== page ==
My son has been complaining of developing headaches whenever he reads or looks at something close.  Since entering my 4th decade of life, I completely relate to this feeling.  What used to be easy and comfortable to focus upon up close gradually has become a headache-giver.  But, when we look further away, things adjust into focus and the eye strain soon dissipates. Lighting the third candle of the Advent wreath, the Joy candle, has gotten me thinking about the whole concept of joy.  So often we have heard that joy and happiness are not the same.  People tell us that joy is something that we can have despite our circumstances, something we can be assured of in the midst of trials and sadness.  And, this is quite true.  But, it does such a disservice for those in the midst of those tribulations to speak of this as if it were simple.

When a baby has died, when a teenage child has run away, when there is a terminal diagnosis  or when you are overwhelmed beyond words...oh, these are real and raw and ugly.  I ache with friends who are dealing with these very issues.  My own trials are not as significant and yet can still threaten me to despair.  Anxiety, resentment and fear can grip us in these circumstances and we may feel there is no hope.

And, yet...the pain of these up-close situations is put into a different kind of perspective as we look outward and elsewhere.  Not upon self-help, not upon alcohol, not upon rejecting the Lord, but when we fix our eyes upon things above, not on the things of this earth, we will find relief, hope and, even joy.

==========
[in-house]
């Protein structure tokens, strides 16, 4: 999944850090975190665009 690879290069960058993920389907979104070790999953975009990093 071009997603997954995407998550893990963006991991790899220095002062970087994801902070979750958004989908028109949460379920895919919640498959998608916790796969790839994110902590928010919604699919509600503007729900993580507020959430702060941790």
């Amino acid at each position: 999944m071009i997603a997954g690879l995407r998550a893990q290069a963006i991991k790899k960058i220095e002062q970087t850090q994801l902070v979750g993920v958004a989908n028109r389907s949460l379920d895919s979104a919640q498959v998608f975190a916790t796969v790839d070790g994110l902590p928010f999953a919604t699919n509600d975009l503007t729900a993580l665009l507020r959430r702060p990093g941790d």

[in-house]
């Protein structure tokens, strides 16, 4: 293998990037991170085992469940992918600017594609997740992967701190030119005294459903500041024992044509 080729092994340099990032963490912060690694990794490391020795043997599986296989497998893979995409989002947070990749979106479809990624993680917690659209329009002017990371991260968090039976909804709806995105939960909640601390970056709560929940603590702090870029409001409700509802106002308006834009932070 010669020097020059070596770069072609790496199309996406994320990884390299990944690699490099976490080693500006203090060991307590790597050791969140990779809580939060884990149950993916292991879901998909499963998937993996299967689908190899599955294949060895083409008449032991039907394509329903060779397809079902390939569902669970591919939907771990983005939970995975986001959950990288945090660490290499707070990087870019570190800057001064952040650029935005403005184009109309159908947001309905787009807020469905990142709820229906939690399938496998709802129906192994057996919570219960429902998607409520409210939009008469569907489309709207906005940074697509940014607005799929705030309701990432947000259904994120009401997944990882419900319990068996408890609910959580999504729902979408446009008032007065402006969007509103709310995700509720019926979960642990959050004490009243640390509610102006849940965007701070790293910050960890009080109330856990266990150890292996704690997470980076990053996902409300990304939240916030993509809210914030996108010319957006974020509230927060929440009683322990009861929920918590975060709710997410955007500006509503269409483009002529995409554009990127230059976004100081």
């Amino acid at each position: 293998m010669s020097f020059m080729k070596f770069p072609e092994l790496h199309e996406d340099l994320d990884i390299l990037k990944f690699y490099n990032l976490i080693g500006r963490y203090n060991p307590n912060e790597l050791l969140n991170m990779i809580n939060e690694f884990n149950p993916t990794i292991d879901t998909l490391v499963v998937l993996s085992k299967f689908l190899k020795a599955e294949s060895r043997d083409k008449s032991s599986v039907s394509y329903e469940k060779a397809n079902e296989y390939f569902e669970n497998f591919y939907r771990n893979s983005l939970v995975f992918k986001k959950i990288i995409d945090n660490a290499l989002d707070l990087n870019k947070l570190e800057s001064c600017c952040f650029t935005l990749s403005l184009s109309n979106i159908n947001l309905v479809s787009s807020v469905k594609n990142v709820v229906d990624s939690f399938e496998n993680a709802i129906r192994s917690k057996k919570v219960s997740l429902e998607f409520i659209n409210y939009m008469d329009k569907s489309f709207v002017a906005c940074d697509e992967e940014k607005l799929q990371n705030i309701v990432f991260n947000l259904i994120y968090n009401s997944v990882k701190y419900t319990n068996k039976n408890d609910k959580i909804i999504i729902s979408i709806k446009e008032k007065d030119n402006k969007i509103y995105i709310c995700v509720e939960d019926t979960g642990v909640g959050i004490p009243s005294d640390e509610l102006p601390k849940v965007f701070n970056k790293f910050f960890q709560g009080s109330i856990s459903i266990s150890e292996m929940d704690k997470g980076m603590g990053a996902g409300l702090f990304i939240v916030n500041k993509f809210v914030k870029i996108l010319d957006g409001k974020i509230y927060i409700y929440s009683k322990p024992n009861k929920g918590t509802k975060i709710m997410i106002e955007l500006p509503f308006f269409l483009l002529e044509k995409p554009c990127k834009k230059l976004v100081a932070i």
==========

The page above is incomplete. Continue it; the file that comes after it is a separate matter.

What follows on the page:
I can't grasp how it all works--joy is not something I can honestly drum up.  I can put on a fake smile and make it through a difficult circumstance, but real joy is not conjured up by my own means.  It is supernatural; it is Christ's work.

Hear my cry, O God; attend to my prayer.  From the end of the earth I will cry to You, when my heart is overwhelmed; lead me to the rock that is higher than I.  For You have been a shelter for me, a strong tower from the enemy.  I will abide in Your tabernacle forever; I will trust in the shelter of Your wings.  Psalm 61: 1-4

The One whose birth we will celebrate next week, the One who is fully God and fully man, is the One who hears our prayers in these weakest of moments and who supplies us richly with every need.  This is joy inexpressible.

Love, Wendy


Re: flect-Ing on Jesus as King of Kings


On His robe and on His thigh He has a name written, King of kings and Lord of lords.